Leading From The Front of Your Brain
20th century leadership development had us believing that the only way to lead was from the front. Sword raised and pointed daringly towards the enemy, first in and last out. Expecting only from our loyal followers what we were willing to do ourselves out in front of them all.
Whilst many, including me, have changed their views on the relevance of this type of leadership in the 21st century VUCA (volatile, uncertain, complex and ambiguous) world, there is one thing for certain, learning to lead from the front (of our brain) has never been more vital.
Leaders in this imagination age have many ideas and feedback coming at them from every direction. They are called upon to make quick decisions and then mobilise their implementation before the landscape changes yet again. The need to remain on task has never been more apparent, yet being distracted is a more common problem than ever before.
Simply put; today's leaders need to be brain focused. We all need to understand how our brain is functioning and how to get the most out of it. Brain friendly leadership reduces stress and conflict to increase engagement and productivity.
Advancements in neuroscience provide us with all the knowledge we need about our brain and how it’s various structures function, both individually and collectively, to produce the resourceful and unresourceful behaviours we experience in everyday leadership situations. There needs to be a greater emphasis in leadership development on teaching this to the leaders of today, and tomorrow. Leadership skills are only the first step. Learning how to optimise their implementation is what brings them to life and makes them valuable.
Two key areas of the brain we need to consider are the Limbic System (the emotional brain) and the Prefrontal Cortex PFC (the thinking brain):
1. The Limbic System is a complex system of nerves and networks in the brain, involving several areas near the edge of the cortex concerned with instinct and mood. It controls the basic emotions (fear, pleasure, anger) and drives (hunger, sex, dominance, care of offspring). The primary structures within the limbic system include the amygdala, hippocampus, thalamus, hypothalamus, basal ganglia, and cingulate gyrus. The amygdala is the emotional response thermostat of the brain, while the hippocampus plays an essential role in the formation of new memories about past experiences. When a leader has little control over their thinking and behaviour it is usually in reaction to a perceived threat or because they have linked it to past emotional memory.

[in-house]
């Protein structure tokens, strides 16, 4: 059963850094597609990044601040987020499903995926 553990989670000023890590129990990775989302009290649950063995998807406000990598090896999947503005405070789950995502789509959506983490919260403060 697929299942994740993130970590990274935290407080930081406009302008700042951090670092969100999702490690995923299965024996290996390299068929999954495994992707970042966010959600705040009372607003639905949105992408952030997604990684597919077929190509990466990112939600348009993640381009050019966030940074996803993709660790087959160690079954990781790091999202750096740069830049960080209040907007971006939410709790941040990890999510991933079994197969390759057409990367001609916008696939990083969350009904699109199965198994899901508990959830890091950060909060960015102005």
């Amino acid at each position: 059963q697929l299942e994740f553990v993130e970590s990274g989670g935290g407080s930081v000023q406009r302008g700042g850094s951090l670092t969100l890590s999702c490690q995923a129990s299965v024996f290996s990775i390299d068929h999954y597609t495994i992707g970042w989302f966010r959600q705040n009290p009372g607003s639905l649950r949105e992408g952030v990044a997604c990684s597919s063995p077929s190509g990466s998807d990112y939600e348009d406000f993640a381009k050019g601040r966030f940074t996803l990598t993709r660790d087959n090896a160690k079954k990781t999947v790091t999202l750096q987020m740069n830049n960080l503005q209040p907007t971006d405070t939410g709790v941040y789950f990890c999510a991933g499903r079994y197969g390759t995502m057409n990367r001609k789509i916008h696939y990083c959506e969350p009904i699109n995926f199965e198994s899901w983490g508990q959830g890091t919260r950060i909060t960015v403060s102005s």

2. The Prefrontal Cortex (PFC) is located in the very front of the brain, just behind the forehead. In charge of abstract thinking and thought analysis, it is also responsible for regulating behaviour. This includes mediating conflicting thoughts, making choices between right and wrong, and predicting the probable outcomes of actions or events. This brain area also governs social control, such as suppressing emotional or sexual urges.
This vital region of the brain regulates thought in terms of both short-term and long-term decision making. It allows leaders to plan ahead and create strategies, and also to adjust actions or reactions in changing situations. Additionally, the PFC helps to focus thoughts, which enables you to pay attention, focus, and concentrate on goals. This area is also the part of the brain that allows leaders to consider several different yet related lines of thinking when learning or evaluating complex concepts or tasks. The prefrontal cortex also houses active, working memory.
The Prefrontal Leader™ is one who is able to make great decisions under pressure from conflicting deadlines. They are able to remain focused on what’s really happening rather than worry about things that may or may not be a threat. This increases output whilst conserving energy, the most valuable resource of the 21st century leader.
It’s time for leadership development programs to empower emerging and current leaders to lead from the front of their brain.